Robert M. Buffington
The Porfirian era (1876–1911) marked a watershed in social understandings of manhood. New ideas about what it meant to be a man had appeared in Mexico by the middle of the 19th century in the form of self-help manuals intended primarily for middle-class and bourgeois men who sought to distinguish themselves in a post-independence society that had done away with legal distinctions, including aristocratic titles. Marks of distinction included cleanliness, good grooming, moderation, affability, respectability, love of country, and careful attentiveness to the needs and opinions of others, including women, children, and social “inferiors”—an approach that artfully combined longstanding notions of masculine responsibility and authority with modern ideas about self-mastery and citizenship, especially the sublimation of volatile “passions” in all domains of social life. Modern qualities also mapped onto traditional concerns about male honor predicated on the fulfillment of patriarchal duties, especially the control of female dependents. The socially validated, “hegemonic” masculinity produced by this amalgamation of modern and traditional ideas proved burdensome for many middle-class men, who struggled to maintain an always precarious sense of honor or who rejected the constraints it sought to impose on their behavior. For men from less privileged classes, it represented an impossible ideal that they sometimes rejected through the adoption of antisocial “protest” masculinities and often satirized as delusional or unmanly, even as they too came to define their masculinity in relation to a modern/traditional binary. The modern/traditional binary that characterized ideas about masculinity for all sectors of Porfirian society has persisted until the present day, despite the epochal 1910 social revolution that inaugurated a new era in Mexican social relations.
Diego Pulido Esteva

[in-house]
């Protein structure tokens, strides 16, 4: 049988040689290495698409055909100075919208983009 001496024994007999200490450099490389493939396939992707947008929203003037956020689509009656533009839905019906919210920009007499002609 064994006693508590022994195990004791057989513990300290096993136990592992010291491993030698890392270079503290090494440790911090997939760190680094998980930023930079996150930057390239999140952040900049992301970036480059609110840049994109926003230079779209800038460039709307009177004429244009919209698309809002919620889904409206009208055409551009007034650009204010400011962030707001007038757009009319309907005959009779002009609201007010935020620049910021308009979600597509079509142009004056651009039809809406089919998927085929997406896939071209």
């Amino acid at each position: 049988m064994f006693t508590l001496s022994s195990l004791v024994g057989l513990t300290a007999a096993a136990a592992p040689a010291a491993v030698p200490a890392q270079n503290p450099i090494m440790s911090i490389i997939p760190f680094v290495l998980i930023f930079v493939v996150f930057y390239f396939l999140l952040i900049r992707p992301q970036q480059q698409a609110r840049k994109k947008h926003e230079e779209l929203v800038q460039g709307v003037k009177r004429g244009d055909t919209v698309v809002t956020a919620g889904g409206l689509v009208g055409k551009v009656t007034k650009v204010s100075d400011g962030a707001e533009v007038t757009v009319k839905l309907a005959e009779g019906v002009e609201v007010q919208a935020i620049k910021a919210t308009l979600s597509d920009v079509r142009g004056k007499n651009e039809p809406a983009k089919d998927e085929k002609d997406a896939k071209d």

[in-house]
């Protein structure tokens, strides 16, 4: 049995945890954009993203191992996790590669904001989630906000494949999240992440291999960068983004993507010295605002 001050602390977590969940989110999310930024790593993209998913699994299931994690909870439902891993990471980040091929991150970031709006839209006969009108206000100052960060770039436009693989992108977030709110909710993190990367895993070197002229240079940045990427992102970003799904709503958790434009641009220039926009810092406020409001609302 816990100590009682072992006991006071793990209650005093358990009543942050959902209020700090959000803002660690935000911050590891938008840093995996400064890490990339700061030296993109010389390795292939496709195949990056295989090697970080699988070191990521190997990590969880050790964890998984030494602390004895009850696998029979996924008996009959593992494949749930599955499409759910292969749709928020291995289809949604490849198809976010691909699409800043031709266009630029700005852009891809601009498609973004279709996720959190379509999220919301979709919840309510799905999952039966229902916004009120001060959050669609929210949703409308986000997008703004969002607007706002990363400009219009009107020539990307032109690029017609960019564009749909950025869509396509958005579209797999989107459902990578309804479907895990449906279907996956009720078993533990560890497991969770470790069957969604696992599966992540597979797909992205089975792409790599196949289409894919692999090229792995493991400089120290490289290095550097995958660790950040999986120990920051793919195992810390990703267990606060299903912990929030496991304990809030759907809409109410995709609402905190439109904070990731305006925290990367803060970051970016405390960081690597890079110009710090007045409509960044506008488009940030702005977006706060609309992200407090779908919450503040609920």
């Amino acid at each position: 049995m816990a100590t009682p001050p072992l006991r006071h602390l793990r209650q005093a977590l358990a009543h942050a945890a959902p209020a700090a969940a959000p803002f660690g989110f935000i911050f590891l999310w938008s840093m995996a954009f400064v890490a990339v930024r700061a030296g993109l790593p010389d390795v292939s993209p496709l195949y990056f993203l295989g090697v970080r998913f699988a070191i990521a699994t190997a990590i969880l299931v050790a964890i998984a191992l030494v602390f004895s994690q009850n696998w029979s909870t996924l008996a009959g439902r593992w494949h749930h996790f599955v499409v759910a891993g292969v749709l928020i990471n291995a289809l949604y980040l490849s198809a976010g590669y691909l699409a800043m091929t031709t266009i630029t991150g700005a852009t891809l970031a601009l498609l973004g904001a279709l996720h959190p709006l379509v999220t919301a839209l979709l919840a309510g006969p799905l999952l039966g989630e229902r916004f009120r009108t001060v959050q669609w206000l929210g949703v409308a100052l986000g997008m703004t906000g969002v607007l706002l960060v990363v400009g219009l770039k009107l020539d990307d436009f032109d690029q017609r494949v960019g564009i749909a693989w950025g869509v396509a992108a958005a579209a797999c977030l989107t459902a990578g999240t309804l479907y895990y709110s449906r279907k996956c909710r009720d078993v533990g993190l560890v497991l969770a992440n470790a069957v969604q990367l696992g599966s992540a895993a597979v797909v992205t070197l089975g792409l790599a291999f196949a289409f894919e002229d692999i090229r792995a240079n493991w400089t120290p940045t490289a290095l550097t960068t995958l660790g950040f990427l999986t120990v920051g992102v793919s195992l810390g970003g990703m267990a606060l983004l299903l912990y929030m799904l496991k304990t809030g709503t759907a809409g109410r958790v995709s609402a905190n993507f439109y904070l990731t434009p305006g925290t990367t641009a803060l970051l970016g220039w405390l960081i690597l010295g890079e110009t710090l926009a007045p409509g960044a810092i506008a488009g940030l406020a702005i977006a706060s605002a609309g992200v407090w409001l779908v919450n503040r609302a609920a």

Social life during the Porfiriato (1877–1911) was marked by constant tension between a strict moral code and practices that varied widely according to class. In recent years, research about this period has centered on the study of myriad social practices. Renewed with diverse methodologies and perspectives, this research has contributed to understanding what has been known as “the objective social conditions,” to further explore identities through class, race, and gender. Urban contexts have been the primary focus of this new approach to social history, particularly in regard to Mexico City. From 1870 to 1911, the population of Mexico City doubled from 200,000 to 471,000 inhabitants, while the urban area expanded from 5.28 to 25.16 square miles (8.5 to 40.5 square kilometers). Social practices during Porfirian modernization reveal different experiences according to each social sector: elites, the middle class, the working class, and marginalized groups in the cities. The subject is rather broad, so urban social spaces need to be examined, since they constitute an important point of departure to analyze the changes experienced during this period by the different social classes; these included the transformation of gender norms, and even ethnic distinctions, emanating from racist attitudes from the elites’ perspective. The elites imposed customs based on etiquette codes adopted from European models. The desire to abandon traditional, backward, and savage society to become a modern, progressive, and civilized one had led the ruling class to promote disciplinary institutions. In the urban environment, a complex mixture of moralist, hygienist, and scientific discourses pointed to a gap between ideal behavior models and actual social practices. The elites expected society to comply with strict norms that were bent or simply broken by social practices. In that sense, each social sector unfolded its own strategies and attitudes when faced with these codes, and study of them allows for a concise overview of the elite, middle class, working class, and marginalized people.